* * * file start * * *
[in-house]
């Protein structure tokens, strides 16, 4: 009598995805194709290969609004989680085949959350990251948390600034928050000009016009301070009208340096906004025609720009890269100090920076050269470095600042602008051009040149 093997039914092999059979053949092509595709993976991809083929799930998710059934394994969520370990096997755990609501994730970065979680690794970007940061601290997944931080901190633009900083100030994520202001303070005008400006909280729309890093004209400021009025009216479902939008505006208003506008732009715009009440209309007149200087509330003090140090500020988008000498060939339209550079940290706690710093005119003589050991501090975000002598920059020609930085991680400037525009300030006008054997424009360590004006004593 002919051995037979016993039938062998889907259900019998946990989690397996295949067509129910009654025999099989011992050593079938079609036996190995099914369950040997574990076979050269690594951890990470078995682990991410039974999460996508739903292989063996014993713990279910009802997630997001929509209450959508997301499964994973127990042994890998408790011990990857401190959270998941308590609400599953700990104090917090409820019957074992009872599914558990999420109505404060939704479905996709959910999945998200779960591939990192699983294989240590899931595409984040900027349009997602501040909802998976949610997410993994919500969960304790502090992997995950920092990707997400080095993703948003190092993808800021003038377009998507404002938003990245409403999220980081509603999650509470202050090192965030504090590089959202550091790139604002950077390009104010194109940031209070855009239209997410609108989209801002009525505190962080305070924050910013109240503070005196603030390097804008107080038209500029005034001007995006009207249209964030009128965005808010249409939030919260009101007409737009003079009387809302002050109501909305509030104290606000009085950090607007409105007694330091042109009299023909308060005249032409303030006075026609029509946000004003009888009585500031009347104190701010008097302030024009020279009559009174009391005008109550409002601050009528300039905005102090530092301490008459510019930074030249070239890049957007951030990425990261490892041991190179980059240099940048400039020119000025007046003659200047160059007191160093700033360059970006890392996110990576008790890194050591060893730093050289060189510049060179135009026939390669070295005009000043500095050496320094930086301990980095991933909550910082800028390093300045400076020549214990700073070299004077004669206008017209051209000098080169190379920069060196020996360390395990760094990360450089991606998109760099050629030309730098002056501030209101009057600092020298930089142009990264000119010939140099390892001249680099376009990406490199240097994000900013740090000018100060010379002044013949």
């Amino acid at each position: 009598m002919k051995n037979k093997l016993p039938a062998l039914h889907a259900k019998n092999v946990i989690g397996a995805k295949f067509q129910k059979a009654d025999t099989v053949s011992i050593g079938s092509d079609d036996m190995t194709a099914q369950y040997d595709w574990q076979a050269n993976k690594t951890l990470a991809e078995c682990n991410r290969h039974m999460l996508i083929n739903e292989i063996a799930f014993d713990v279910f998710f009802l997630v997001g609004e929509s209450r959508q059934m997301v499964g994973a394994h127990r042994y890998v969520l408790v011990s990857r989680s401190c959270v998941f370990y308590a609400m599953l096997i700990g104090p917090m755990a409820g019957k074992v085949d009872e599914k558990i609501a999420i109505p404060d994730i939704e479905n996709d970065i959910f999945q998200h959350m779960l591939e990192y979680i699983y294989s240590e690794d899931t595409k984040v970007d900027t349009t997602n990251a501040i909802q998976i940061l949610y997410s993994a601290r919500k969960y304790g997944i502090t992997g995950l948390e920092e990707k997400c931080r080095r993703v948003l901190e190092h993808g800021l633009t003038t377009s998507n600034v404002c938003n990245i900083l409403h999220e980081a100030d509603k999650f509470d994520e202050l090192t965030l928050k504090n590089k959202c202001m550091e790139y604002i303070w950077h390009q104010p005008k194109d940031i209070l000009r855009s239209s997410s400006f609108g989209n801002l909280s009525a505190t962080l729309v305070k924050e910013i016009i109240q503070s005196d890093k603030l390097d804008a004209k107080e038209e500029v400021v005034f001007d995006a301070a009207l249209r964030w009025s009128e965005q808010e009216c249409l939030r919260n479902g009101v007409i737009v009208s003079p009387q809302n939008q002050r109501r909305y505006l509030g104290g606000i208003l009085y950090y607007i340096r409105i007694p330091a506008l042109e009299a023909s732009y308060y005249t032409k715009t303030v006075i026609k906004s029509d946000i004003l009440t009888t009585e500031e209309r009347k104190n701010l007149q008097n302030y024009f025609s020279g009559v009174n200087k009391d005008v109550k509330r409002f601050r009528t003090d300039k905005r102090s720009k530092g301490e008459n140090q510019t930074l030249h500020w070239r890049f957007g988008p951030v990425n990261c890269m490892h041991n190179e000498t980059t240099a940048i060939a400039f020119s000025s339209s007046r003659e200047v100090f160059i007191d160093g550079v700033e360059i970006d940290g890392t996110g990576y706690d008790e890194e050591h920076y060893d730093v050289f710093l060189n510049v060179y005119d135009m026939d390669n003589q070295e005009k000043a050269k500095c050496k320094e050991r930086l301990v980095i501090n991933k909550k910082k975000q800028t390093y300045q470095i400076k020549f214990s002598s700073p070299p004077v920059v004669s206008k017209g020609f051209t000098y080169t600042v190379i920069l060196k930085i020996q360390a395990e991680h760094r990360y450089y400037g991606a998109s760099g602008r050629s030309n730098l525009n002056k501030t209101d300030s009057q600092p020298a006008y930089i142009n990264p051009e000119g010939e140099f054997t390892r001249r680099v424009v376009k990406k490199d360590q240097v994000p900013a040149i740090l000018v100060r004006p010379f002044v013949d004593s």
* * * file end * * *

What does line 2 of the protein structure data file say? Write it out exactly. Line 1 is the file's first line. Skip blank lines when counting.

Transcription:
């Protein structure tokens, strides 16, 4: 009598995805194709290969609004989680085949959350990251948390600034928050000009016009301070009208340096906004025609720009890269100090920076050269470095600042602008051009040149 093997039914092999059979053949092509595709993976991809083929799930998710059934394994969520370990096997755990609501994730970065979680690794970007940061601290997944931080901190633009900083100030994520202001303070005008400006909280729309890093004209400021009025009216479902939008505006208003506008732009715009009440209309007149200087509330003090140090500020988008000498060939339209550079940290706690710093005119003589050991501090975000002598920059020609930085991680400037525009300030006008054997424009360590004006004593 002919051995037979016993039938062998889907259900019998946990989690397996295949067509129910009654025999099989011992050593079938079609036996190995099914369950040997574990076979050269690594951890990470078995682990991410039974999460996508739903292989063996014993713990279910009802997630997001929509209450959508997301499964994973127990042994890998408790011990990857401190959270998941308590609400599953700990104090917090409820019957074992009872599914558990999420109505404060939704479905996709959910999945998200779960591939990192699983294989240590899931595409984040900027349009997602501040909802998976949610997410993994919500969960304790502090992997995950920092990707997400080095993703948003190092993808800021003038377009998507404002938003990245409403999220980081509603999650509470202050090192965030504090590089959202550091790139604002950077390009104010194109940031209070855009239209997410609108989209801002009525505190962080305070924050910013109240503070005196603030390097804008107080038209500029005034001007995006009207249209964030009128965005808010249409939030919260009101007409737009003079009387809302002050109501909305509030104290606000009085950090607007409105007694330091042109009299023909308060005249032409303030006075026609029509946000004003009888009585500031009347104190701010008097302030024009020279009559009174009391005008109550409002601050009528300039905005102090530092301490008459510019930074030249070239890049957007951030990425990261490892041991190179980059240099940048400039020119000025007046003659200047160059007191160093700033360059970006890392996110990576008790890194050591060893730093050289060189510049060179135009026939390669070295005009000043500095050496320094930086301990980095991933909550910082800028390093300045400076020549214990700073070299004077004669206008017209051209000098080169190379920069060196020996360390395990760094990360450089991606998109760099050629030309730098002056501030209101009057600092020298930089142009990264000119010939140099390892001249680099376009990406490199240097994000900013740090000018100060010379002044013949």